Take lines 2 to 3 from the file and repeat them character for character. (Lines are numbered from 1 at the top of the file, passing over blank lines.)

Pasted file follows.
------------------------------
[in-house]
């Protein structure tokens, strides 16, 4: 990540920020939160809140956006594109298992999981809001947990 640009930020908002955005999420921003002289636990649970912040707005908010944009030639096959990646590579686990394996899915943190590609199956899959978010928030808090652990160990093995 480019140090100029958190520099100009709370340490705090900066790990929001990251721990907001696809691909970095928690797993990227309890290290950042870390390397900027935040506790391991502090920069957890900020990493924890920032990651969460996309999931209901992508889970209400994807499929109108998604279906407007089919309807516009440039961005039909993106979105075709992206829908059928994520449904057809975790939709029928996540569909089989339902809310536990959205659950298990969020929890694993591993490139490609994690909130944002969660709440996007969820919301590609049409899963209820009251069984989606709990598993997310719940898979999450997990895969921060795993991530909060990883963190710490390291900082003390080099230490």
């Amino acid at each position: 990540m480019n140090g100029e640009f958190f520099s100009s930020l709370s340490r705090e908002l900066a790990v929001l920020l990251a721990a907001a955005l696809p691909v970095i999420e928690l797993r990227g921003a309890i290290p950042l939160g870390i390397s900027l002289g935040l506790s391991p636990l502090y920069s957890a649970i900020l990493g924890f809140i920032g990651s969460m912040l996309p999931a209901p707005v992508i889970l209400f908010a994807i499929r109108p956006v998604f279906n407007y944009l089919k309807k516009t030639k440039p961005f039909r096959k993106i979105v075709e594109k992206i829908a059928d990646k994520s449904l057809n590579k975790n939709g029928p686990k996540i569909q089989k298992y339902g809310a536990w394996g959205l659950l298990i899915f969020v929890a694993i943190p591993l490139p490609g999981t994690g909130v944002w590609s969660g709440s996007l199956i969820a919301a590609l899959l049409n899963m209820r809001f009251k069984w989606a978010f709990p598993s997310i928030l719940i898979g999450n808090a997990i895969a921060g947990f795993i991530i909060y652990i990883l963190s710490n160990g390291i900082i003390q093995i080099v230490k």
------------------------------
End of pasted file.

């Protein structure tokens, strides 16, 4: 990540920020939160809140956006594109298992999981809001947990 640009930020908002955005999420921003002289636990649970912040707005908010944009030639096959990646590579686990394996899915943190590609199956899959978010928030808090652990160990093995 480019140090100029958190520099100009709370340490705090900066790990929001990251721990907001696809691909970095928690797993990227309890290290950042870390390397900027935040506790391991502090920069957890900020990493924890920032990651969460996309999931209901992508889970209400994807499929109108998604279906407007089919309807516009440039961005039909993106979105075709992206829908059928994520449904057809975790939709029928996540569909089989339902809310536990959205659950298990969020929890694993591993490139490609994690909130944002969660709440996007969820919301590609049409899963209820009251069984989606709990598993997310719940898979999450997990895969921060795993991530909060990883963190710490390291900082003390080099230490």
């Amino acid at each position: 990540m480019n140090g100029e640009f958190f520099s100009s930020l709370s340490r705090e908002l900066a790990v929001l920020l990251a721990a907001a955005l696809p691909v970095i999420e928690l797993r990227g921003a309890i290290p950042l939160g870390i390397s900027l002289g935040l506790s391991p636990l502090y920069s957890a649970i900020l990493g924890f809140i920032g990651s969460m912040l996309p999931a209901p707005v992508i889970l209400f908010a994807i499929r109108p956006v998604f279906n407007y944009l089919k309807k516009t030639k440039p961005f039909r096959k993106i979105v075709e594109k992206i829908a059928d990646k994520s449904l057809n590579k975790n939709g029928p686990k996540i569909q089989k298992y339902g809310a536990w394996g959205l659950l298990i899915f969020v929890a694993i943190p591993l490139p490609g999981t994690g909130v944002w590609s969660g709440s996007l199956i969820a919301a590609l899959l049409n899963m209820r809001f009251k069984w989606a978010f709990p598993s997310i928030l719940i898979g999450n808090a997990i895969a921060g947990f795993i991530i909060y652990i990883l963190s710490n160990g390291i900082i003390q093995i080099v230490k």